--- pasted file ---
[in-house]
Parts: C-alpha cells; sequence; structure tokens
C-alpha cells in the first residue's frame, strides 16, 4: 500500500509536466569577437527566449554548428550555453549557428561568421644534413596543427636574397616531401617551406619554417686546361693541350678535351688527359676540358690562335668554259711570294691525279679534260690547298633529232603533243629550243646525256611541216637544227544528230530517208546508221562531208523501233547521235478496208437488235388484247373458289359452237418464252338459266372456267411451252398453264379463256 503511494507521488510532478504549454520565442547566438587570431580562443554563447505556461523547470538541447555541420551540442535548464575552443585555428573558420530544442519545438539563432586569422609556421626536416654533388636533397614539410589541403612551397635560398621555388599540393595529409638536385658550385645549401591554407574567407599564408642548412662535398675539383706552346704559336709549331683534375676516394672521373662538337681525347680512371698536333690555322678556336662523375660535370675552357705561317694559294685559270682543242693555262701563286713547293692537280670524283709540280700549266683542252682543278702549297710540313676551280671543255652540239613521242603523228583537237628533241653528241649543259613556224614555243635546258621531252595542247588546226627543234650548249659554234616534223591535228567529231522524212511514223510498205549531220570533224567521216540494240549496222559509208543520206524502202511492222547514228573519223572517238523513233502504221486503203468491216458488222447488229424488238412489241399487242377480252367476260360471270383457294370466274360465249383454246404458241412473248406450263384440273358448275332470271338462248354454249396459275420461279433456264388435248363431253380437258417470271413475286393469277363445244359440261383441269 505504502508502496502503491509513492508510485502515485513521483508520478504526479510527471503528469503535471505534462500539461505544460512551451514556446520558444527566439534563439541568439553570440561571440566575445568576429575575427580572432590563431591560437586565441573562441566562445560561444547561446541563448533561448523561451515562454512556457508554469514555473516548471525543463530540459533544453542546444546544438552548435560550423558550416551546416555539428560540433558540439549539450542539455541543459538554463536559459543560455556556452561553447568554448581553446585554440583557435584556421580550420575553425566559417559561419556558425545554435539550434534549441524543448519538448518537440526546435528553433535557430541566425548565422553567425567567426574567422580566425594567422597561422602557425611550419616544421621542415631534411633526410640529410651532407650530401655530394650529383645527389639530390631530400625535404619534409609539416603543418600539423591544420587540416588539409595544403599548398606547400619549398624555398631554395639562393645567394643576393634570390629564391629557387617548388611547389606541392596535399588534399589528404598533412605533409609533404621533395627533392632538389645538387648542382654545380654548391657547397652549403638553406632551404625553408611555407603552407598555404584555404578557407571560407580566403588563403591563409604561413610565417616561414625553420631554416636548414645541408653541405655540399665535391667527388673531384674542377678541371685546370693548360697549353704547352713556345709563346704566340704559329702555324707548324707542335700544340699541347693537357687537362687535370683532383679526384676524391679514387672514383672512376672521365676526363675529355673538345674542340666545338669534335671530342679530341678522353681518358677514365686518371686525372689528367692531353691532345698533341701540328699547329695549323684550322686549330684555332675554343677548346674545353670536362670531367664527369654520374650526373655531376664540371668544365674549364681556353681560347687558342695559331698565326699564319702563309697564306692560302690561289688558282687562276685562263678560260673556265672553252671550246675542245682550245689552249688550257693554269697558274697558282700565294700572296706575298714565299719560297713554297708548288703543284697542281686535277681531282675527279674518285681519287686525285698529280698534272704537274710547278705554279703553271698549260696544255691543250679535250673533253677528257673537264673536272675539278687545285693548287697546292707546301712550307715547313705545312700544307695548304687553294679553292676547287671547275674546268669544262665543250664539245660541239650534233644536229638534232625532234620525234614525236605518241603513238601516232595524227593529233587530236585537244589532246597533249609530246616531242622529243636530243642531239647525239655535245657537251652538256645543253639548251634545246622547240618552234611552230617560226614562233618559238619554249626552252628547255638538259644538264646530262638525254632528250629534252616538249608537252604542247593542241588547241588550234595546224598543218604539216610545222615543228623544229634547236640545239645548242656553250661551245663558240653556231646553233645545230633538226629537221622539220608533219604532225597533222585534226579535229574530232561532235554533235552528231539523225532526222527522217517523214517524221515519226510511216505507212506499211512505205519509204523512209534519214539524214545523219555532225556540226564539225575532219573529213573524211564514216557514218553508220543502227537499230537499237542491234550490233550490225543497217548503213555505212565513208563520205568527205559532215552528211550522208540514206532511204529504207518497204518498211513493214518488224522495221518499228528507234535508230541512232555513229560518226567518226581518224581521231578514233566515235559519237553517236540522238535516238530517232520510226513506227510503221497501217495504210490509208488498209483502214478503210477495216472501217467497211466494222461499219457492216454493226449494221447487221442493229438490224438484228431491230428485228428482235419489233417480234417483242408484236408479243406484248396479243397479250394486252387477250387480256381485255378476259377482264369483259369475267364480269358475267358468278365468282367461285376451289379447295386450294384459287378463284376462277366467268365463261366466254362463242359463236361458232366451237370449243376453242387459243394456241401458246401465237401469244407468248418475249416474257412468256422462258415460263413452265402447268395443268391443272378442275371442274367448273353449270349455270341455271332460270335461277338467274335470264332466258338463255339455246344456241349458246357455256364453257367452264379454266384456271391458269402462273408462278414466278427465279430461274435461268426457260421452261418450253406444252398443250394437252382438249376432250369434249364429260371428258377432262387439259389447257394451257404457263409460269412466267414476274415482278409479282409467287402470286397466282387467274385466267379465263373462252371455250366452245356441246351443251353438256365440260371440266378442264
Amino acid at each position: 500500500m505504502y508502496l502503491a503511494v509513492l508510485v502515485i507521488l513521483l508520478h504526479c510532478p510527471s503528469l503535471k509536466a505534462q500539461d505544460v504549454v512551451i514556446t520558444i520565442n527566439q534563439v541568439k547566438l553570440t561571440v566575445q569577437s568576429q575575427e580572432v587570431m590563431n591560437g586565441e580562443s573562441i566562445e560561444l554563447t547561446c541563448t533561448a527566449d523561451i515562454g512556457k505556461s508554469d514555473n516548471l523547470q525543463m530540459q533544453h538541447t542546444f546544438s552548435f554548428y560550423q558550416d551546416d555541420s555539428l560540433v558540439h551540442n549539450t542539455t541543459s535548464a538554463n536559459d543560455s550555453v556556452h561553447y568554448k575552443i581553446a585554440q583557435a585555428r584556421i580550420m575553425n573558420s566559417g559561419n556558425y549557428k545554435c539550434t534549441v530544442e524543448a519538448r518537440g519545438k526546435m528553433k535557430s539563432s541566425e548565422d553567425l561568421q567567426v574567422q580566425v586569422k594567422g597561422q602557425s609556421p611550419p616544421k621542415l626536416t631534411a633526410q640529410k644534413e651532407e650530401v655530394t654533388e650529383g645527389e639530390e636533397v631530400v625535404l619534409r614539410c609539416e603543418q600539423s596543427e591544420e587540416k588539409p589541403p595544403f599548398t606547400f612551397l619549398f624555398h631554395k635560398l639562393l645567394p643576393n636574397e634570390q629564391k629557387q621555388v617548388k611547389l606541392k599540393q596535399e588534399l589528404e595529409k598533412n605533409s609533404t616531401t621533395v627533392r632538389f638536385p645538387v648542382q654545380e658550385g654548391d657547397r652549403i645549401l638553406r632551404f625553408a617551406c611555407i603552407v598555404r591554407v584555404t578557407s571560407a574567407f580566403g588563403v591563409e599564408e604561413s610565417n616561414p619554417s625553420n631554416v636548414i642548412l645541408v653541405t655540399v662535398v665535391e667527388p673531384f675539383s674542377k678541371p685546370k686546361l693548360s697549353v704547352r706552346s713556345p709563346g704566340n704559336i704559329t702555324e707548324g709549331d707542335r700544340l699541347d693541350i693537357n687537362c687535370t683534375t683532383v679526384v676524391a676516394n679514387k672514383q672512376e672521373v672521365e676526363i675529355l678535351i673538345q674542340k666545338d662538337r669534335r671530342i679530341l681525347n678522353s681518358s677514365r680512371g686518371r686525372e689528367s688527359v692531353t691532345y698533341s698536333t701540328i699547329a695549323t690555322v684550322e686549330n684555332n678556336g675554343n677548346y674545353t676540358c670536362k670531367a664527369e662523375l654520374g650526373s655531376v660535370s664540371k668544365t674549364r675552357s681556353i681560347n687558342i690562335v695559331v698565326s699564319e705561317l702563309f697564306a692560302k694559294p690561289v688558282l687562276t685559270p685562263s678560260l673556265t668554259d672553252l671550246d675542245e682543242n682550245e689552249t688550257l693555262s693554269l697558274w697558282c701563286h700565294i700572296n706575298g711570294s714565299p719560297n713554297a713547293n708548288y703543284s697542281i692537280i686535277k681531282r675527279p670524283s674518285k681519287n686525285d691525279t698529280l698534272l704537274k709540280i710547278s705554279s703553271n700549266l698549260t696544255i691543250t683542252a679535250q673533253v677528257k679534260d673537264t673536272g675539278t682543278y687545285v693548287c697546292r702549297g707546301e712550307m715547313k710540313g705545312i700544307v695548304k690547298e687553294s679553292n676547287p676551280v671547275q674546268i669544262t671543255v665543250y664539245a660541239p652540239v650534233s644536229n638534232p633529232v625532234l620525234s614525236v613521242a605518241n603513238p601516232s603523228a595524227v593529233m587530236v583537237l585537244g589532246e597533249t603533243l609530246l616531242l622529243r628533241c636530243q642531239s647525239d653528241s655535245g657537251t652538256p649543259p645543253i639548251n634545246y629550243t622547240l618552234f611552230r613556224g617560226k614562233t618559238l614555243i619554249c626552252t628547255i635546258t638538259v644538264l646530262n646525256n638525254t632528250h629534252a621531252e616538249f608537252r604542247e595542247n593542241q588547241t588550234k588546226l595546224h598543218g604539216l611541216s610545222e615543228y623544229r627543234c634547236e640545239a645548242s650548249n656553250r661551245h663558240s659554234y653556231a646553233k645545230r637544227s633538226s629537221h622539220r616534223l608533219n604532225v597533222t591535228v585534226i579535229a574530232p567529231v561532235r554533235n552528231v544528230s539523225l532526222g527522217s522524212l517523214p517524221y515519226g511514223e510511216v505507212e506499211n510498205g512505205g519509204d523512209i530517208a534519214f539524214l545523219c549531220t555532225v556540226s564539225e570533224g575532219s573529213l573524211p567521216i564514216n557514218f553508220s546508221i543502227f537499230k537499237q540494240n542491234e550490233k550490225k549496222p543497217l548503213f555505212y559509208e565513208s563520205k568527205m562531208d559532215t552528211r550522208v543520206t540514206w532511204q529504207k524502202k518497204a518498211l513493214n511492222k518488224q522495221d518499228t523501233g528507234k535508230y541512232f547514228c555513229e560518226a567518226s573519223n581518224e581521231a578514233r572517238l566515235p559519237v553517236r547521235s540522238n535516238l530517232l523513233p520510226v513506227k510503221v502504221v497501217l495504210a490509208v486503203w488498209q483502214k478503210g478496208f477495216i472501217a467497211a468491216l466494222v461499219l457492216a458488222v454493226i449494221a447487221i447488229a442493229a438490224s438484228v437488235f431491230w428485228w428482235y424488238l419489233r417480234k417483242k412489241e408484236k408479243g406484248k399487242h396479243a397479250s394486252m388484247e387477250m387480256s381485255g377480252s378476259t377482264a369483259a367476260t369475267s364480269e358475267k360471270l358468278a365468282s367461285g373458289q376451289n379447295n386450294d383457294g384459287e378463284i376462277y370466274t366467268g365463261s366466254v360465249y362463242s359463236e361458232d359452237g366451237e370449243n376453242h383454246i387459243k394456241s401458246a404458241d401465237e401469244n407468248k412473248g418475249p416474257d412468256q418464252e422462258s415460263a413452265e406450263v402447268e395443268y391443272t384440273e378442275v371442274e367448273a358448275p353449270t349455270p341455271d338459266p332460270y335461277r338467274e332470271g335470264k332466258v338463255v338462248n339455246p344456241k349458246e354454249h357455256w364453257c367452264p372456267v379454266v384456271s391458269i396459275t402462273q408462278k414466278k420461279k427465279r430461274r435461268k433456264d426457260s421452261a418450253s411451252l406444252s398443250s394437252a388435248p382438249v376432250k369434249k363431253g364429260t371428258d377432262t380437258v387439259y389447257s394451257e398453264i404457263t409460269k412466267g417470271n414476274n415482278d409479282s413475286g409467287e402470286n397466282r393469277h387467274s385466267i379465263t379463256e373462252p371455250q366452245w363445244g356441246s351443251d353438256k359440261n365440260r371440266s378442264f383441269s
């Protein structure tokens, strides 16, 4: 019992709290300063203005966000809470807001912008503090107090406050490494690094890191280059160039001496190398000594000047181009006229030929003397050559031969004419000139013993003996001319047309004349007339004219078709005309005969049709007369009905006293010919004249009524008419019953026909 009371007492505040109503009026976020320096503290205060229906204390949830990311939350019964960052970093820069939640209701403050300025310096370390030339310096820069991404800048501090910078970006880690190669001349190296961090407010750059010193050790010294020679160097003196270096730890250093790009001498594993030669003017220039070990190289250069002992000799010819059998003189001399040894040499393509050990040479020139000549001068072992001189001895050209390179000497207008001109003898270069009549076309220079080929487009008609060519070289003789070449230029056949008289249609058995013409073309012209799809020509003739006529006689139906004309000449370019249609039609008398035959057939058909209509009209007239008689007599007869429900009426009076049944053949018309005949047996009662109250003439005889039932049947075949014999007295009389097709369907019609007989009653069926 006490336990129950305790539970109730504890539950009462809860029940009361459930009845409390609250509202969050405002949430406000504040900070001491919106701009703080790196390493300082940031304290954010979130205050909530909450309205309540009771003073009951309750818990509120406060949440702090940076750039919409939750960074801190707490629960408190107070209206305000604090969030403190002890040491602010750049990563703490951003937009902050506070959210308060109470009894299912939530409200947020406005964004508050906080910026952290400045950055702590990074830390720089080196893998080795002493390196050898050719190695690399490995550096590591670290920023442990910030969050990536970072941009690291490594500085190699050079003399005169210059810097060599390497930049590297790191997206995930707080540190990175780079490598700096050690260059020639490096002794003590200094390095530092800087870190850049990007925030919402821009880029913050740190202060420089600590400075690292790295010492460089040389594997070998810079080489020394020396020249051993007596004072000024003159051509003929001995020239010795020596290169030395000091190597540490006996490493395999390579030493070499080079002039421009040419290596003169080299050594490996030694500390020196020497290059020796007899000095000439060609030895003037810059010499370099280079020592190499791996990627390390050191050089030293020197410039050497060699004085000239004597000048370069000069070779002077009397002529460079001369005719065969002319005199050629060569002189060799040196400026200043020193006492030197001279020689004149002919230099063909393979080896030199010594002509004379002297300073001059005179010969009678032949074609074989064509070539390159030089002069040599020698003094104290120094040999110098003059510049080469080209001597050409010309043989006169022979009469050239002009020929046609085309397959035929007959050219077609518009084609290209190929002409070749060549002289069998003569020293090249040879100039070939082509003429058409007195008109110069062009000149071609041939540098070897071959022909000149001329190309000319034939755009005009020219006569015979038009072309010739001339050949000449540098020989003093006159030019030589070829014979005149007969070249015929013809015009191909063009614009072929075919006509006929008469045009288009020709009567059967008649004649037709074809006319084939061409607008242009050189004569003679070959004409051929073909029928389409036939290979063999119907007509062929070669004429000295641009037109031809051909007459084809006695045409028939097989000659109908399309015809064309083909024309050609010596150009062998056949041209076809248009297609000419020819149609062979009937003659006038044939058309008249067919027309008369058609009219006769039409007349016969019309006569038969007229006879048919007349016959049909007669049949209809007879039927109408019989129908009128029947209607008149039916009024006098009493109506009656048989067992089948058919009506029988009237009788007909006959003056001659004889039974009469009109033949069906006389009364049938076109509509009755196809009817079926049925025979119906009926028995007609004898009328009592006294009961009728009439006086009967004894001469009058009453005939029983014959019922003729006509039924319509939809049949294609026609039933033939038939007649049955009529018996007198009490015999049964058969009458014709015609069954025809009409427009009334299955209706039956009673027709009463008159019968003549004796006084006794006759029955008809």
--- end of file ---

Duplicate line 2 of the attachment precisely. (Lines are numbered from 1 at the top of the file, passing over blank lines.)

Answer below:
Parts: C-alpha cells; sequence; structure tokens